Studies like this daringly bring together subjects that have been parsed apart by conventional society. They are also deeply relevant. Many of us remember the (largely mythic) Satanic worship scares that plagued pockets of America, and then Europe, in the 1990s—latter day witch-scares, as Chambers points out—the tremors of discontent that rumble through societies struggling for an overly rational explanation for human behavior. They are present-day reminders that no amount of fiscal solvency and empirical data will ever banish the deep fears from the human mind. Our emotions have often served us very well, and have sometimes abused us, for the entirety of our evolved existence. And although we can hold them at bay in the clear light of day, at night we are surprised to discover that we really believe in monsters after all.

Paranormal Academy

ParanormalA recurrent theme on this blog (as my faithful few will doubtless know) is that religion draws from the same stream of cultural energies as do other phenomena such as horror movies and the paranormal. Religion and fear and curiosity seem to share some common parameters, and every now and again serious academics tackle these connections as well. Erich Goode, a sociologist, has taken on unconventional beliefs in his The Paranormal: Who Believes, Why They Believe, and Why it Matters. Unlike many academic writers on the topic, Goode does not attempt to debunk, but it is also clear that he does not ascribe to the unconventional viewpoints he examines either. In what must be an important realization among sociologists, Goode, like some of his colleagues who also consider the paranormal, finds that belief is widespread. Large segments of the US population allow for some validity toward ghosts, psychics, aliens, and yes, even creationism.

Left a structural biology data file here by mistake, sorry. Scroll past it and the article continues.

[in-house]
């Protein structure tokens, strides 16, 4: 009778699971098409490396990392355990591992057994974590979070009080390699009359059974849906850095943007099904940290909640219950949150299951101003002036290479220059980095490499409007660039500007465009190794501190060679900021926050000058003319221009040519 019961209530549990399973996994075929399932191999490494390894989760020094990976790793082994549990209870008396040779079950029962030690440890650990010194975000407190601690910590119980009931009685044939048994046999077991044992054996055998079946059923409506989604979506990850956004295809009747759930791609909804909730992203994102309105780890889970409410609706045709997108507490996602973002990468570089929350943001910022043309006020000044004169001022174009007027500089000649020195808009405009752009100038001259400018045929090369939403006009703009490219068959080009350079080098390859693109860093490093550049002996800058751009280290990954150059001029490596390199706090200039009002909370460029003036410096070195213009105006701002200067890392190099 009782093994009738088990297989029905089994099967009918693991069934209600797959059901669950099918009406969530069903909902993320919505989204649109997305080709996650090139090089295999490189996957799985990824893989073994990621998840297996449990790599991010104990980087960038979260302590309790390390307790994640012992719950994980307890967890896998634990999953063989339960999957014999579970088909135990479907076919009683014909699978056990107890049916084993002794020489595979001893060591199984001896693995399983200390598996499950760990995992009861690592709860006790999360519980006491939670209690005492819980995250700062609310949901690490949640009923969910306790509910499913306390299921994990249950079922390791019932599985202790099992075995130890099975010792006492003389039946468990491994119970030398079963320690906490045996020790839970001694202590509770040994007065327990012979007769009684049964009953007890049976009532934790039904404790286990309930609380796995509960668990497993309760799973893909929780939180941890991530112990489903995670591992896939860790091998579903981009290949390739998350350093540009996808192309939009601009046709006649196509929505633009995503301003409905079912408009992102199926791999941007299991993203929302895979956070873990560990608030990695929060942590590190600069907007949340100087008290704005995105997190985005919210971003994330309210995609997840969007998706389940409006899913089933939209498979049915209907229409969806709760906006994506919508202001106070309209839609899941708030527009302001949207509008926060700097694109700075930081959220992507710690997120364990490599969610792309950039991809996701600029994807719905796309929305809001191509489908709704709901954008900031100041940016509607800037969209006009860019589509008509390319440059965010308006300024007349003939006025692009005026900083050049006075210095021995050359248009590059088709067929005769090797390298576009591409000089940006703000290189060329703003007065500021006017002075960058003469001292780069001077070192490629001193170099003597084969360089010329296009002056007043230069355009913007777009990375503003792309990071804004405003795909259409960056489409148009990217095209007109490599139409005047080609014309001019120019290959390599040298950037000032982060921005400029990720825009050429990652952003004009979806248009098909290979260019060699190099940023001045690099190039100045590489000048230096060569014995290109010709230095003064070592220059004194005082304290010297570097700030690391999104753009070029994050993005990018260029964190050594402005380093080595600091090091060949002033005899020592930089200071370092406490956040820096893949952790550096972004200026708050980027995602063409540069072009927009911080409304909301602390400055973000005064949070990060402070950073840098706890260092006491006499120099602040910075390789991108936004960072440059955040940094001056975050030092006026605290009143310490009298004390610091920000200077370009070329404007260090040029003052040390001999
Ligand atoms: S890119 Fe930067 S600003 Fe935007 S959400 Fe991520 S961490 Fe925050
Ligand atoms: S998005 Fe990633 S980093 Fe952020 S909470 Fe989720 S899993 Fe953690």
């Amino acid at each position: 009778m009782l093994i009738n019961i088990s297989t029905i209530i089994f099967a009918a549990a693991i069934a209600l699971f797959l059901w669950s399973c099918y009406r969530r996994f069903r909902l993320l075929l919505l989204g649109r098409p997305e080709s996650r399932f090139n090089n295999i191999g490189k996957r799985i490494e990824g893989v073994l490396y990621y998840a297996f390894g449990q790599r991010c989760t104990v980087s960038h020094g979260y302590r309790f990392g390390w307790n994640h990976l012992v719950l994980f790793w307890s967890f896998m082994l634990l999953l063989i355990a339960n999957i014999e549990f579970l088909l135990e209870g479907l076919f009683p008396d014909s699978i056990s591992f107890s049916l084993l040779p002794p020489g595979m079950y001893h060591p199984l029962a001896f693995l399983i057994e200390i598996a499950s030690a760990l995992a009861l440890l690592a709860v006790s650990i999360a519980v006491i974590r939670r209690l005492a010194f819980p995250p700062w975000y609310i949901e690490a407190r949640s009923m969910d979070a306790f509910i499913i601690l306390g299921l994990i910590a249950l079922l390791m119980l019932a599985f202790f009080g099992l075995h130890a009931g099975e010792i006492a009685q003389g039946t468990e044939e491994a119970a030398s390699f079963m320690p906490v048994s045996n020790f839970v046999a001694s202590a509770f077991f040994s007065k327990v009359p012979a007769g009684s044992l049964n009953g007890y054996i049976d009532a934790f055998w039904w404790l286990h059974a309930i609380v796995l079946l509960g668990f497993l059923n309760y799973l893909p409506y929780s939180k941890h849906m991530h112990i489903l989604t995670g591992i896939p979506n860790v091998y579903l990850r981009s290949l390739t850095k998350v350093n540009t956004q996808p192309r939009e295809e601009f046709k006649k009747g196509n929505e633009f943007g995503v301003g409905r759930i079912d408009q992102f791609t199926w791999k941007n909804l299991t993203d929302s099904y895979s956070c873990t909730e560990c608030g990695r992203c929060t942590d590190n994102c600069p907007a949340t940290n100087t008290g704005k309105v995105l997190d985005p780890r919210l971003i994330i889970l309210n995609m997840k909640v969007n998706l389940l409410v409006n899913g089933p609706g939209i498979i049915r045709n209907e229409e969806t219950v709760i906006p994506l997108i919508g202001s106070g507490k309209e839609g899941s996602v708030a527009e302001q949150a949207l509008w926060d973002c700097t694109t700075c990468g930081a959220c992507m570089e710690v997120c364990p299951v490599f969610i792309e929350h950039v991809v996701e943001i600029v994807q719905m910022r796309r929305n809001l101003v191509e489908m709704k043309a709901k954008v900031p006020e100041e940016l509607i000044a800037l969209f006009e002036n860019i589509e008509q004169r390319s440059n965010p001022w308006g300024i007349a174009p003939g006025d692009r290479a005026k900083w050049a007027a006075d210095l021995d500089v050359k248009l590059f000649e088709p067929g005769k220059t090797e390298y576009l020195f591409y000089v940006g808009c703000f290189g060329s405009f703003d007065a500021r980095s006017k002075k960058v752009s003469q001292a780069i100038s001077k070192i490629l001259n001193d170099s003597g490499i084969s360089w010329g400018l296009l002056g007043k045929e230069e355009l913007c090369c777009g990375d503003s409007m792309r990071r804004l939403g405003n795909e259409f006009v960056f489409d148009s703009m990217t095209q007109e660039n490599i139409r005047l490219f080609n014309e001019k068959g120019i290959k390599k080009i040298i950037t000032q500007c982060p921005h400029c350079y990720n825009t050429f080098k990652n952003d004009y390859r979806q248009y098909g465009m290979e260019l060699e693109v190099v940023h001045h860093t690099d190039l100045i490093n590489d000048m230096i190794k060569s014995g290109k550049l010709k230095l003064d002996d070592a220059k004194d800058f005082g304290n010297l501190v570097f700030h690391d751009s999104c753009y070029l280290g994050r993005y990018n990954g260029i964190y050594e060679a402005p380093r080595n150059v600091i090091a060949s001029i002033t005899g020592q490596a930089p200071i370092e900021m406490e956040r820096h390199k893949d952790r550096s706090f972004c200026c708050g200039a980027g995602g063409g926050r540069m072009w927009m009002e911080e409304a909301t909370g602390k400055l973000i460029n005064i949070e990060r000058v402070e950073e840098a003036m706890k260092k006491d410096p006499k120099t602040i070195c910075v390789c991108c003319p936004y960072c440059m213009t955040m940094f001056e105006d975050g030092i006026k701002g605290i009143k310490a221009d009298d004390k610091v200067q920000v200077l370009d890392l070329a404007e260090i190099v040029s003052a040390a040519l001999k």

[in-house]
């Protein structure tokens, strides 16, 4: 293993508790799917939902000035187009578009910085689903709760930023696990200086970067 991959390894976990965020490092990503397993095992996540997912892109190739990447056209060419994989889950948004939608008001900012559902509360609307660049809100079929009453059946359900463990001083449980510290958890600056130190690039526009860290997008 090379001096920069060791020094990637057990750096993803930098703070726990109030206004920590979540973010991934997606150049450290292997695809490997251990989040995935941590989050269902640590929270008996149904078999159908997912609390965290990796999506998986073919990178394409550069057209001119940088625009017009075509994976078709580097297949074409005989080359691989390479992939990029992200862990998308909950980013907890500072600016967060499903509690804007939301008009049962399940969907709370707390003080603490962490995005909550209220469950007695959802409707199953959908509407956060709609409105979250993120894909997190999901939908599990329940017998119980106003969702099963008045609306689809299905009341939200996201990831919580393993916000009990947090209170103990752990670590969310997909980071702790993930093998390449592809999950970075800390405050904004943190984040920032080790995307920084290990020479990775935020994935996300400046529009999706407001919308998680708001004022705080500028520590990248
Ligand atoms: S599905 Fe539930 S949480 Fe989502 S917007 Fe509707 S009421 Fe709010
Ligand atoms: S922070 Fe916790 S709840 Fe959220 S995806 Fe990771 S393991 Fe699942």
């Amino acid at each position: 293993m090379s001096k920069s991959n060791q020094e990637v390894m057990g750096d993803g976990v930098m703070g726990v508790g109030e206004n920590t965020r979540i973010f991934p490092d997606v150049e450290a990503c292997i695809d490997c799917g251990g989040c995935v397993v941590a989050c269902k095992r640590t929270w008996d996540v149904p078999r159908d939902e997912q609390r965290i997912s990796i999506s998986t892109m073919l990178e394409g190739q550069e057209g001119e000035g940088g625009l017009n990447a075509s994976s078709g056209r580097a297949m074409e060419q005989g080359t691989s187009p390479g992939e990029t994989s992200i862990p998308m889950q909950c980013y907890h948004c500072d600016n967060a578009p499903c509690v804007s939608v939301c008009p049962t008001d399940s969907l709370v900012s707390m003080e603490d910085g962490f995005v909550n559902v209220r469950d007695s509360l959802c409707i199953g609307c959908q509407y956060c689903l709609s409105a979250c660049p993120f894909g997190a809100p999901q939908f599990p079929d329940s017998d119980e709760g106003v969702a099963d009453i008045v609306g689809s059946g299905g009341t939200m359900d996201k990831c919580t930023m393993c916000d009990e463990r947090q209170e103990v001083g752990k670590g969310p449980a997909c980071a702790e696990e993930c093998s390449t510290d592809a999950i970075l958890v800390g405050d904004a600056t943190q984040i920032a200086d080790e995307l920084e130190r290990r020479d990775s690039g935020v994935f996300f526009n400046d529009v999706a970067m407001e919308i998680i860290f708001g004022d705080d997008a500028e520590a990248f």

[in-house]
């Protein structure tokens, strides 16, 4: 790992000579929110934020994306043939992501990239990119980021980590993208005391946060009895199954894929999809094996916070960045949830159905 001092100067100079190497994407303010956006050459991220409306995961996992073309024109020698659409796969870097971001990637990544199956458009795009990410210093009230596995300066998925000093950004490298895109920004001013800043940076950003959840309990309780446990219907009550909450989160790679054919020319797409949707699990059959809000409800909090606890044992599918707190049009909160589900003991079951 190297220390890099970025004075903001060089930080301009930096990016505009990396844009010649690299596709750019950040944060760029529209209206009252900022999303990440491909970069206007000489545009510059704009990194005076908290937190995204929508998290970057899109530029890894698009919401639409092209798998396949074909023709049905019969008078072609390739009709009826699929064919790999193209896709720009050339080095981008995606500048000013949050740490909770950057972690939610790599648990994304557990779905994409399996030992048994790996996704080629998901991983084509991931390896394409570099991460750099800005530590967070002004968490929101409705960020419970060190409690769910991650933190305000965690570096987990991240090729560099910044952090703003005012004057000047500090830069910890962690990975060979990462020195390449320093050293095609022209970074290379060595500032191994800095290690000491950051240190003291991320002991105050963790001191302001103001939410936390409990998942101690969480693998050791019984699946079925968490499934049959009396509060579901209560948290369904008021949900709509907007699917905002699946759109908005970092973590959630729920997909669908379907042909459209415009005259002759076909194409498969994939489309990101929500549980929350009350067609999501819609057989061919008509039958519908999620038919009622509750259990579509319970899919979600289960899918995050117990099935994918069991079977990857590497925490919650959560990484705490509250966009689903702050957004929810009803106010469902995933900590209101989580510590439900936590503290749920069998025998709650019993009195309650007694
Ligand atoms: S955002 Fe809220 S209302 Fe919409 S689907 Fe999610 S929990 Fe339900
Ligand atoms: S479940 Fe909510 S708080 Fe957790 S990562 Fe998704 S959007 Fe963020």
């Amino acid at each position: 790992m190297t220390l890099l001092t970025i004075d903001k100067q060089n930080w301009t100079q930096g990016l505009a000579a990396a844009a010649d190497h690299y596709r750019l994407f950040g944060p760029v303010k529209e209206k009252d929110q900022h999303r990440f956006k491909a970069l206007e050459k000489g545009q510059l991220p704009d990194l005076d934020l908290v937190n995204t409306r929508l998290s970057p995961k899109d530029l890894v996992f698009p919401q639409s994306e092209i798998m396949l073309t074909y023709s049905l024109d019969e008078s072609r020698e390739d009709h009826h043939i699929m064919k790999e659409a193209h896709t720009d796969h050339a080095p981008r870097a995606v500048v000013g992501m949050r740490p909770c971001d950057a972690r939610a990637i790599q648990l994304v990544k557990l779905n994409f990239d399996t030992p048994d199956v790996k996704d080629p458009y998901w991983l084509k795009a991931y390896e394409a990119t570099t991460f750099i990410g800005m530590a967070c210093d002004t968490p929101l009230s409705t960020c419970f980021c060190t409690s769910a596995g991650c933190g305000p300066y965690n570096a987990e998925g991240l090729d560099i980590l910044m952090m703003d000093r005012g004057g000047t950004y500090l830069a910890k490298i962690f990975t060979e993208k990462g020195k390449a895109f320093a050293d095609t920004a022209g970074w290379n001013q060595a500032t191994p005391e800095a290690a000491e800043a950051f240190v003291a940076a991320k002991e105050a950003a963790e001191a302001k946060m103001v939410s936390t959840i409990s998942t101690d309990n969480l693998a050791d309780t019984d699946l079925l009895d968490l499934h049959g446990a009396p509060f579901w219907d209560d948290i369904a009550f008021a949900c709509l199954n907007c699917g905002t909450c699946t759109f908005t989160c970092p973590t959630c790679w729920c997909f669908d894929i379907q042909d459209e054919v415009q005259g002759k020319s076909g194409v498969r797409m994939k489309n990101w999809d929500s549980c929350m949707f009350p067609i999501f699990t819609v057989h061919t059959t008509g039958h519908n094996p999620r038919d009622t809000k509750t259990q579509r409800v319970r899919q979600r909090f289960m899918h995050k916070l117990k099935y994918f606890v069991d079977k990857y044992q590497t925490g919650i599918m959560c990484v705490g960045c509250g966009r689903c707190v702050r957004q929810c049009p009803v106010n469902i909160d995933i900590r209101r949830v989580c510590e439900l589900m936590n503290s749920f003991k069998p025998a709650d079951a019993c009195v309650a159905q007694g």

That last one stopped me for a second. Several seconds, actually. Creationism paranormal? When Goode’s delineations are considered, this is not completely inappropriate, but creationism is pure-blood religion. Not that it is necessary for religion, but its birth and considerable growth has been among the conventicle of true Bible believers. It is clear that in Goode’s line of reasoning there is only a fuzzy line between religion and the paranormal. I’ve asserted that same fuzzy line, but I’d never considered biblical literalism as paranormal. Maybe because I was raised in that environment it seemed normal and natural to me. Maybe because it is in the Bible it feels weird to hear it classed as paranormal. Maybe because believers in ghosts, aliens, and undiscovered forces have at least some viable evidence to indicate their beliefs are valid; the creationist distortion appears not to belong in the same camp.